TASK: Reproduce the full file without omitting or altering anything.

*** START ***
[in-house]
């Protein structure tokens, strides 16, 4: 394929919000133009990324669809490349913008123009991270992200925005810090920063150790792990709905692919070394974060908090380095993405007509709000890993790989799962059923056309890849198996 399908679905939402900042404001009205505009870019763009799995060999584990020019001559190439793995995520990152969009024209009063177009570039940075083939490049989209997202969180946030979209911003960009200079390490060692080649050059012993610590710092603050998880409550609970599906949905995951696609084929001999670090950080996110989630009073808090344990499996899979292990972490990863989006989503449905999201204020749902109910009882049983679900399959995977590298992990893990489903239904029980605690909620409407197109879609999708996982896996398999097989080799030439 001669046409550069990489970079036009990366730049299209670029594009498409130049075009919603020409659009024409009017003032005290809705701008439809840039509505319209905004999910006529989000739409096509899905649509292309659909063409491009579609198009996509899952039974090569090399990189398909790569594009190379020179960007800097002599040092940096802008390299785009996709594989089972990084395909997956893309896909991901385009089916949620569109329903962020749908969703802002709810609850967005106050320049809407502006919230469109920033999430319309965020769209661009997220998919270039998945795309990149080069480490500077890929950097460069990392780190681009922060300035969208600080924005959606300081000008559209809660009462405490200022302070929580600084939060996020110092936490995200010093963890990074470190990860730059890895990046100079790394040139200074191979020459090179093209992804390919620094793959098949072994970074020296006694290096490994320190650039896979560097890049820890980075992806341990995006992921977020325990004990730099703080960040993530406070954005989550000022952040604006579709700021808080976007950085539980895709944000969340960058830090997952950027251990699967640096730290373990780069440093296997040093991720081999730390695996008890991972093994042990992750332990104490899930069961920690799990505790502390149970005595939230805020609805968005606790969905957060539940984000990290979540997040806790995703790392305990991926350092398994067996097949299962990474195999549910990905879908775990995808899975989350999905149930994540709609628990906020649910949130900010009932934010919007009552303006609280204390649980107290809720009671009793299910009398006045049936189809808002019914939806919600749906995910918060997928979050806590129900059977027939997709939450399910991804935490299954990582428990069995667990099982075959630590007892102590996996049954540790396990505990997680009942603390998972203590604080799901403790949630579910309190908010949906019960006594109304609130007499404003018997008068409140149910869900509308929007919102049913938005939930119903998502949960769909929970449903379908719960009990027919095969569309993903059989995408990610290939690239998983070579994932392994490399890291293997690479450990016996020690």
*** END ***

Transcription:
[in-house]
């Protein structure tokens, strides 16, 4: 394929919000133009990324669809490349913008123009991270992200925005810090920063150790792990709905692919070394974060908090380095993405007509709000890993790989799962059923056309890849198996 399908679905939402900042404001009205505009870019763009799995060999584990020019001559190439793995995520990152969009024209009063177009570039940075083939490049989209997202969180946030979209911003960009200079390490060692080649050059012993610590710092603050998880409550609970599906949905995951696609084929001999670090950080996110989630009073808090344990499996899979292990972490990863989006989503449905999201204020749902109910009882049983679900399959995977590298992990893990489903239904029980605690909620409407197109879609999708996982896996398999097989080799030439 001669046409550069990489970079036009990366730049299209670029594009498409130049075009919603020409659009024409009017003032005290809705701008439809840039509505319209905004999910006529989000739409096509899905649509292309659909063409491009579609198009996509899952039974090569090399990189398909790569594009190379020179960007800097002599040092940096802008390299785009996709594989089972990084395909997956893309896909991901385009089916949620569109329903962020749908969703802002709810609850967005106050320049809407502006919230469109920033999430319309965020769209661009997220998919270039998945795309990149080069480490500077890929950097460069990392780190681009922060300035969208600080924005959606300081000008559209809660009462405490200022302070929580600084939060996020110092936490995200010093963890990074470190990860730059890895990046100079790394040139200074191979020459090179093209992804390919620094793959098949072994970074020296006694290096490994320190650039896979560097890049820890980075992806341990995006992921977020325990004990730099703080960040993530406070954005989550000022952040604006579709700021808080976007950085539980895709944000969340960058830090997952950027251990699967640096730290373990780069440093296997040093991720081999730390695996008890991972093994042990992750332990104490899930069961920690799990505790502390149970005595939230805020609805968005606790969905957060539940984000990290979540997040806790995703790392305990991926350092398994067996097949299962990474195999549910990905879908775990995808899975989350999905149930994540709609628990906020649910949130900010009932934010919007009552303006609280204390649980107290809720009671009793299910009398006045049936189809808002019914939806919600749906995910918060997928979050806590129900059977027939997709939450399910991804935490299954990582428990069995667990099982075959630590007892102590996996049954540790396990505990997680009942603390998972203590604080799901403790949630579910309190908010949906019960006594109304609130007499404003018997008068409140149910869900509308929007919102049913938005939930119903998502949960769909929970449903379908719960009990027919095969569309993903059989995408990610290939690239998983070579994932392994490399890291293997690479450990016996020690």